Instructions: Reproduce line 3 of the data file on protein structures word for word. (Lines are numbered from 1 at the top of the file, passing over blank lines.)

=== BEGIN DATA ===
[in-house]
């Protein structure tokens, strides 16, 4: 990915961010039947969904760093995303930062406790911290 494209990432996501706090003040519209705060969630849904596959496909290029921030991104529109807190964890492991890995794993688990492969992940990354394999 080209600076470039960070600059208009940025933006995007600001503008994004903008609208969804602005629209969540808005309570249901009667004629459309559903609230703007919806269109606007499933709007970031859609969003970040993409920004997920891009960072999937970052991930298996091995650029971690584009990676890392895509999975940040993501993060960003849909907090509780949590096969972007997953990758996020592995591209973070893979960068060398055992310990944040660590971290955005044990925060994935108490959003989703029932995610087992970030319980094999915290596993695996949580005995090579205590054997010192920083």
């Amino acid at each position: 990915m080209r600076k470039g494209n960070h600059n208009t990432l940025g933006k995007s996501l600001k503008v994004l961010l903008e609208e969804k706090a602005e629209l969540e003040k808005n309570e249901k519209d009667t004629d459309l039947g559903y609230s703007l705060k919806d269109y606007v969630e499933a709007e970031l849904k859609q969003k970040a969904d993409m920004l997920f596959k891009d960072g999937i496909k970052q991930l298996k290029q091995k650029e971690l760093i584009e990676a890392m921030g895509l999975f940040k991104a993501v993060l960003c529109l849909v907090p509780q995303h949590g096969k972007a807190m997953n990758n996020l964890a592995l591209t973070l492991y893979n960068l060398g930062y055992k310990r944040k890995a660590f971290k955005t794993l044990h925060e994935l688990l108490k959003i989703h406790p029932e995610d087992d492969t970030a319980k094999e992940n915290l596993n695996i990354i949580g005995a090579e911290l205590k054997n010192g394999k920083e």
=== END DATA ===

């Amino acid at each position: 990915m080209r600076k470039g494209n960070h600059n208009t990432l940025g933006k995007s996501l600001k503008v994004l961010l903008e609208e969804k706090a602005e629209l969540e003040k808005n309570e249901k519209d009667t004629d459309l039947g559903y609230s703007l705060k919806d269109y606007v969630e499933a709007e970031l849904k859609q969003k970040a969904d993409m920004l997920f596959k891009d960072g999937i496909k970052q991930l298996k290029q091995k650029e971690l760093i584009e990676a890392m921030g895509l999975f940040k991104a993501v993060l960003c529109l849909v907090p509780q995303h949590g096969k972007a807190m997953n990758n996020l964890a592995l591209t973070l492991y893979n960068l060398g930062y055992k310990r944040k890995a660590f971290k955005t794993l044990h925060e994935l688990l108490k959003i989703h406790p029932e995610d087992d492969t970030a319980k094999e992940n915290l596993n695996i990354i949580g005995a090579e911290l205590k054997n010192g394999k920083e």